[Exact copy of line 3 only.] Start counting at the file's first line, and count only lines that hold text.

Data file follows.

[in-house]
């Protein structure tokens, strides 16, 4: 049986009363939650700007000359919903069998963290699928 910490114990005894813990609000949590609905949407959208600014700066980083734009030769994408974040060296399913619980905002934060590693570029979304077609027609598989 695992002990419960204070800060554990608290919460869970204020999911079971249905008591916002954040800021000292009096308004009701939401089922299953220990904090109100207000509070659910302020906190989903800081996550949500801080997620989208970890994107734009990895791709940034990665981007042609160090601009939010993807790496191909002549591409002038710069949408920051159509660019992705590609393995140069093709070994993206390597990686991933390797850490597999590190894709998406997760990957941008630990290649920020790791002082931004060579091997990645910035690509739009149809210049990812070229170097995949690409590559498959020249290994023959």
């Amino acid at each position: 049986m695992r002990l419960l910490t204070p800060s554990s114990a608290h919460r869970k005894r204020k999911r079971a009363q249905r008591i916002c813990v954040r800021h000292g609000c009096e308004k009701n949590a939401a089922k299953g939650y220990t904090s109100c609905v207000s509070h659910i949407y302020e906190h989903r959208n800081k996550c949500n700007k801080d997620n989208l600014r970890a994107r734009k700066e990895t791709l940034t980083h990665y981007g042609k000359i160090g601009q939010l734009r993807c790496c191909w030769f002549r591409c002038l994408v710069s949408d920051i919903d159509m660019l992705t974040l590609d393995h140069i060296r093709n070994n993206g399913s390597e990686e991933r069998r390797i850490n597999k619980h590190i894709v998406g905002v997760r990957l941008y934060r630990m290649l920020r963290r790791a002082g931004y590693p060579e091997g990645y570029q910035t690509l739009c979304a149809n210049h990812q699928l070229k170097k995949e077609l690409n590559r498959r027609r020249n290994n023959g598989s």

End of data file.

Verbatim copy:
């Amino acid at each position: 049986m695992r002990l419960l910490t204070p800060s554990s114990a608290h919460r869970k005894r204020k999911r079971a009363q249905r008591i916002c813990v954040r800021h000292g609000c009096e308004k009701n949590a939401a089922k299953g939650y220990t904090s109100c609905v207000s509070h659910i949407y302020e906190h989903r959208n800081k996550c949500n700007k801080d997620n989208l600014r970890a994107r734009k700066e990895t791709l940034t980083h990665y981007g042609k000359i160090g601009q939010l734009r993807c790496c191909w030769f002549r591409c002038l994408v710069s949408d920051i919903d159509m660019l992705t974040l590609d393995h140069i060296r093709n070994n993206g399913s390597e990686e991933r069998r390797i850490n597999k619980h590190i894709v998406g905002v997760r990957l941008y934060r630990m290649l920020r963290r790791a002082g931004y590693p060579e091997g990645y570029q910035t690509l739009c979304a149809n210049h990812q699928l070229k170097k995949e077609l690409n590559r498959r027609r020249n290994n023959g598989s």